Quite possibly the best voice you will hear all day, that’s because when you hear Chris Malone weekdays from 3pm to 7pm, your workday should be about done. Chris keeps your favorite music going strong as you head down the home stretch. Keep 98.5 KTK with you in the car, as hitting the rush hour adds stress; Chris keeps it away with the Stress-Free Drive Home, starting weekday afternoons just before 5.
Industry Secrets That Influence Your Purchases
by Chris Malone,posted Feb 11 2013 5:27AM
Marketing fascinates me and in a Capitalist society where competition can be tough, business owners look for any advantage over the others to get your dollar; even appealing to our primal instincts. Here are three techniques that marketers use that you probably had no idea were being rendered to get your business and to keep it.
Cold Weather Affects Your Taste In Movies
If you take a look at a list of the most popular romantic movies of all time, you notice something weird: Half of the top 10 came out in November or December. This is despite the fact that normally summer blockbusters make all the money. Scientists decided to look into this and noticed that you find the same trend in movie rentals as well -- romance does better in winter. Then, they found that in Europe, you can actually chart what genre of movie does best in a country by measuring its average temperature.
It all points to the same thing: You're simply more likely to enjoy a good romance when the weather is cold.
In one experiment, researchers put half of their participants in a cold room with iced tea and the other half in a hot room with hot tea. After a while, the audiences were asked which movie they'd prefer out of four different genres: romance, thriller, action, or comedy. And sure enough, being physically cold made them prefer romantic movies.
You Touch It, You'll Want It
Really persuasive people know that it's all about touch: the salesman or politician is quick to pat you on the back or shake your hand; the waitress knows that a touch on your arm gets a bigger tip. If the thing they're selling is a physical product, they know they'd better let us customers put our greasy mitts on it. This is why car salespeople are so big on making you test drive the vehicle (they literally phrase the technique as "The feel of the wheel will seal the deal").Why? Because in humans, touch is almost a form of mind control. Whatever it is, if you touch it for a while, you'll become attached to it. Not only are people more likely to buy something they've touched, but they're actually willing to pay more. This is why if the product comes in a box the store will try to put a display model out that you can handle to your heart's content. Even if you can't actually gain any information about the usefulness of the product, it doesn't matter. Running your paws over an object makes you feel connected to it, and can even give you a false sense of ownership.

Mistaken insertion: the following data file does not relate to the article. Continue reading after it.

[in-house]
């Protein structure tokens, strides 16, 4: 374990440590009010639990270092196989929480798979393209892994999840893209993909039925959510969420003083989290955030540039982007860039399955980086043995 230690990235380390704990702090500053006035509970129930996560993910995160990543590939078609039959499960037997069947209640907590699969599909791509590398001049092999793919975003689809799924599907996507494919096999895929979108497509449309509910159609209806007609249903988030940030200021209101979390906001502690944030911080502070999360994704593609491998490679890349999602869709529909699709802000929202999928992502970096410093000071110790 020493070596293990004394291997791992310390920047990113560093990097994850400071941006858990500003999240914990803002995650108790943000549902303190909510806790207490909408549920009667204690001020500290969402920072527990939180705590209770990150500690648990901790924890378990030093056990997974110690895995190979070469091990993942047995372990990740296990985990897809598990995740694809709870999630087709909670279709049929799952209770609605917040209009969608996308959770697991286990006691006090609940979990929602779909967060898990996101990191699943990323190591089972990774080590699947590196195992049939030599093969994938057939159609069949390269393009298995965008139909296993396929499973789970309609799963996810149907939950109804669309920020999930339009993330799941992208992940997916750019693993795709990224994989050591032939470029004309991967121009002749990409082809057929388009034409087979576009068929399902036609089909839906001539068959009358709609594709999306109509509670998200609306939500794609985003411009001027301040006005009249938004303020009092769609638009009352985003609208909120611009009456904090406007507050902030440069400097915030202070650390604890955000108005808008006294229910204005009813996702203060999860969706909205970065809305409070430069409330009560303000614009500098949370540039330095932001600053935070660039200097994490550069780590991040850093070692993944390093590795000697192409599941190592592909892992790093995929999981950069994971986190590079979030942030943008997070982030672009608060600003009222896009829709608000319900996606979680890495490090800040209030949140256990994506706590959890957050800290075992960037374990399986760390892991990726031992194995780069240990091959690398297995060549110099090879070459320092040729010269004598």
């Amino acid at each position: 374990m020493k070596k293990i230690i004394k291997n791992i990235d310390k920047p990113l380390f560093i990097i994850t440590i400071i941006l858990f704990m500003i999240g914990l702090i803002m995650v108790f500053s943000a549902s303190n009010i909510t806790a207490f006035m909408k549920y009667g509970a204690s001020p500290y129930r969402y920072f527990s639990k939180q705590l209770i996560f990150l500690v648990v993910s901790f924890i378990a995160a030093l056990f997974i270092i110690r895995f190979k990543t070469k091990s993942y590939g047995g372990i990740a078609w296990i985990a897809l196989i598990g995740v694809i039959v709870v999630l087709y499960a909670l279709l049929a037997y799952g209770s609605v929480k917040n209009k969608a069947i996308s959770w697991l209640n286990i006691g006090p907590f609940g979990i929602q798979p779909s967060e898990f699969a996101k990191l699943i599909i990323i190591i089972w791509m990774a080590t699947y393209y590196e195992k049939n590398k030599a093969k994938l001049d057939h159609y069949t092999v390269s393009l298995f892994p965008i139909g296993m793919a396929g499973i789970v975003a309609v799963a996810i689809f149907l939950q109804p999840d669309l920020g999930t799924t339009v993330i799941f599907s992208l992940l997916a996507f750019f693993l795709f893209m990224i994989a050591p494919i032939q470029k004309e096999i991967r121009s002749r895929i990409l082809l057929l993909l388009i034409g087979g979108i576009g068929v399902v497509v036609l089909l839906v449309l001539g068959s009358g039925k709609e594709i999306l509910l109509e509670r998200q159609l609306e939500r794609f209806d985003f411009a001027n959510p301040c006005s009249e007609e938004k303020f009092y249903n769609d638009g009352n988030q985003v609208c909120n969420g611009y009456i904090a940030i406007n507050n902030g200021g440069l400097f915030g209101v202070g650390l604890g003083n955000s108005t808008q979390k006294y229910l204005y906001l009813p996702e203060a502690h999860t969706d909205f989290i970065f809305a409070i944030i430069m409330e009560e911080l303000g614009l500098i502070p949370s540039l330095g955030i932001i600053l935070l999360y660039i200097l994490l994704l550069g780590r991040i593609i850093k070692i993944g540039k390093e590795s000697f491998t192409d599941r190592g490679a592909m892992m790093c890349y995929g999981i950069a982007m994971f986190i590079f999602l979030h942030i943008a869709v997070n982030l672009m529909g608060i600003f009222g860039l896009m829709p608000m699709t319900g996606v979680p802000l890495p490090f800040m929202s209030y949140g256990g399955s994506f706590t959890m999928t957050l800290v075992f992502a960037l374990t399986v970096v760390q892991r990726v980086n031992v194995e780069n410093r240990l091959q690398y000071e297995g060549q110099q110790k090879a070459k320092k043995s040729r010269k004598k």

Your Name Is A Big Influence In Your Decisions
This is bizarre! Your given name, or the nickname you like to be called is a big influence in your day-to-day decisions. Subconsciously we are drawn to letters, symbols and other common traits that we feel are superior to others. For instance, in the 2000 Presidential election, people whose last names started with a B were more likely to vote for Bush, while Al Gore profited from the G people. A similar study suggests that men named Michael or Michelle were more likely to purchase Michelin tires. It's called the name-letter effect, and it can subtly influence everything in your life. The theory is that this is all because our brains think the bits of the alphabet that start up our names are somehow better letters. Some psychologists believe it's linked to a phenomenon called implicit egotism: We respond more favorably to anything that reminds us of ourselves. No matter how illogical and arbitrary. Check it out for yourself. List all the names of the products you prefer and I'll bet you'll see a pattern of letters that are in your name or that are special to you.